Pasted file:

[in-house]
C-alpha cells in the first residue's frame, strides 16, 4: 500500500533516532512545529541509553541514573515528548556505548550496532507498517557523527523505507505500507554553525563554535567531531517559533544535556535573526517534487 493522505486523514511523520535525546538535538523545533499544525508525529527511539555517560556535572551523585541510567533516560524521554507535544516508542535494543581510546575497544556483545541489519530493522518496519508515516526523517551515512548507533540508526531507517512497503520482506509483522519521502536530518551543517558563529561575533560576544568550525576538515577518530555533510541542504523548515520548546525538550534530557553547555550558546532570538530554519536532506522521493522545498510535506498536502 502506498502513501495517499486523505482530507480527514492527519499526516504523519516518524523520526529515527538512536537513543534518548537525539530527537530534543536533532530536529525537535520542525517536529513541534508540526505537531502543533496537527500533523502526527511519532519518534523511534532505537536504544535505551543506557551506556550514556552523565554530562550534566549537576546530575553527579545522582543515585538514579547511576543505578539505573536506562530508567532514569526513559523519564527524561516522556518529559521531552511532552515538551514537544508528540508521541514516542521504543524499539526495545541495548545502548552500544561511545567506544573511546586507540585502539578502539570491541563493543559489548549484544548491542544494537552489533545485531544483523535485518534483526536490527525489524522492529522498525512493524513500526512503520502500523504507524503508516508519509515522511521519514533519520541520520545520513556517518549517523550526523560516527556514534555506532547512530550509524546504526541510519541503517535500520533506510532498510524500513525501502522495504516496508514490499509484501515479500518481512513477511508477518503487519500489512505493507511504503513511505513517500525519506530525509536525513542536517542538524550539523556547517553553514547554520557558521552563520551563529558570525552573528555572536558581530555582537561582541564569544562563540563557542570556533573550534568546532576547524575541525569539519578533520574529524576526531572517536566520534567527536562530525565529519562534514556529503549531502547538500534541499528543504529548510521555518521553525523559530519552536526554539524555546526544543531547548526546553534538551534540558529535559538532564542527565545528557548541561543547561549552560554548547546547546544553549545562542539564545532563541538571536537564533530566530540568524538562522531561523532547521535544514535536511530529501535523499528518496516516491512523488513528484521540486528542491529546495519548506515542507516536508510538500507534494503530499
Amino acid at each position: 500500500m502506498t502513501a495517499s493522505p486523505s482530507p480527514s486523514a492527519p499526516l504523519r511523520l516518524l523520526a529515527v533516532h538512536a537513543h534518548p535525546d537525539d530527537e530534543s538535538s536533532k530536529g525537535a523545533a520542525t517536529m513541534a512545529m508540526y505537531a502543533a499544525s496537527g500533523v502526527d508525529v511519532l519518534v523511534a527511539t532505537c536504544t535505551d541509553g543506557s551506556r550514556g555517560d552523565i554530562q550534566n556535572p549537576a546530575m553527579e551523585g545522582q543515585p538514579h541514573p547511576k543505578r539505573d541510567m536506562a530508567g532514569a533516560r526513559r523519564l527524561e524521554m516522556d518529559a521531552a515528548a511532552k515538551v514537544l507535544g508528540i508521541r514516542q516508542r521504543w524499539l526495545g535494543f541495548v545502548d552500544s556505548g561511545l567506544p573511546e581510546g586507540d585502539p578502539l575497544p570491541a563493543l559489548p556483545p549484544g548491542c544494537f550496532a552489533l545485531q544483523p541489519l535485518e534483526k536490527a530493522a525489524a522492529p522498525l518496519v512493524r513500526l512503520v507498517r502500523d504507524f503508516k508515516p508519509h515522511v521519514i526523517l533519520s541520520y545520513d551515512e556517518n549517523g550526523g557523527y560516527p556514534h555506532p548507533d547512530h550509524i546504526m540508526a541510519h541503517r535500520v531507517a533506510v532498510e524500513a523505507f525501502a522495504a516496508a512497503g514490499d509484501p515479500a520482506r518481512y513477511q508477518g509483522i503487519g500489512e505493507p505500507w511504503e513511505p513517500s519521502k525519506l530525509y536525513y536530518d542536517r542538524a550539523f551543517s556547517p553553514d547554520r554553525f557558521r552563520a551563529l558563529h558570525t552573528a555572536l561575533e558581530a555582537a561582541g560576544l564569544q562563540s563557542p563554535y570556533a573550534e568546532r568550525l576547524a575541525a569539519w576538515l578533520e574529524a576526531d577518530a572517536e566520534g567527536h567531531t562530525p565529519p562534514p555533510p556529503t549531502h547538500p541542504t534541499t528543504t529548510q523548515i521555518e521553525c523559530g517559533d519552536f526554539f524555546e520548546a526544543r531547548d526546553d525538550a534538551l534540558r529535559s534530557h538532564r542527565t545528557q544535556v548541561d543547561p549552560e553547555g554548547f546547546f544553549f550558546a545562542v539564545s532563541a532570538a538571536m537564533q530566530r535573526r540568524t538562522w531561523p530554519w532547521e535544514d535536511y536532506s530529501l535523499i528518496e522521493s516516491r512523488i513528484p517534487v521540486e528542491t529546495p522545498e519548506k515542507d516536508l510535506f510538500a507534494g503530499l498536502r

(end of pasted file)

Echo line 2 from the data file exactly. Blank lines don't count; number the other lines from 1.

C-alpha cells in the first residue's frame, strides 16, 4: 500500500533516532512545529541509553541514573515528548556505548550496532507498517557523527523505507505500507554553525563554535567531531517559533544535556535573526517534487 493522505486523514511523520535525546538535538523545533499544525508525529527511539555517560556535572551523585541510567533516560524521554507535544516508542535494543581510546575497544556483545541489519530493522518496519508515516526523517551515512548507533540508526531507517512497503520482506509483522519521502536530518551543517558563529561575533560576544568550525576538515577518530555533510541542504523548515520548546525538550534530557553547555550558546532570538530554519536532506522521493522545498510535506498536502 502506498502513501495517499486523505482530507480527514492527519499526516504523519516518524523520526529515527538512536537513543534518548537525539530527537530534543536533532530536529525537535520542525517536529513541534508540526505537531502543533496537527500533523502526527511519532519518534523511534532505537536504544535505551543506557551506556550514556552523565554530562550534566549537576546530575553527579545522582543515585538514579547511576543505578539505573536506562530508567532514569526513559523519564527524561516522556518529559521531552511532552515538551514537544508528540508521541514516542521504543524499539526495545541495548545502548552500544561511545567506544573511546586507540585502539578502539570491541563493543559489548549484544548491542544494537552489533545485531544483523535485518534483526536490527525489524522492529522498525512493524513500526512503520502500523504507524503508516508519509515522511521519514533519520541520520545520513556517518549517523550526523560516527556514534555506532547512530550509524546504526541510519541503517535500520533506510532498510524500513525501502522495504516496508514490499509484501515479500518481512513477511508477518503487519500489512505493507511504503513511505513517500525519506530525509536525513542536517542538524550539523556547517553553514547554520557558521552563520551563529558570525552573528555572536558581530555582537561582541564569544562563540563557542570556533573550534568546532576547524575541525569539519578533520574529524576526531572517536566520534567527536562530525565529519562534514556529503549531502547538500534541499528543504529548510521555518521553525523559530519552536526554539524555546526544543531547548526546553534538551534540558529535559538532564542527565545528557548541561543547561549552560554548547546547546544553549545562542539564545532563541538571536537564533530566530540568524538562522531561523532547521535544514535536511530529501535523499528518496516516491512523488513528484521540486528542491529546495519548506515542507516536508510538500507534494503530499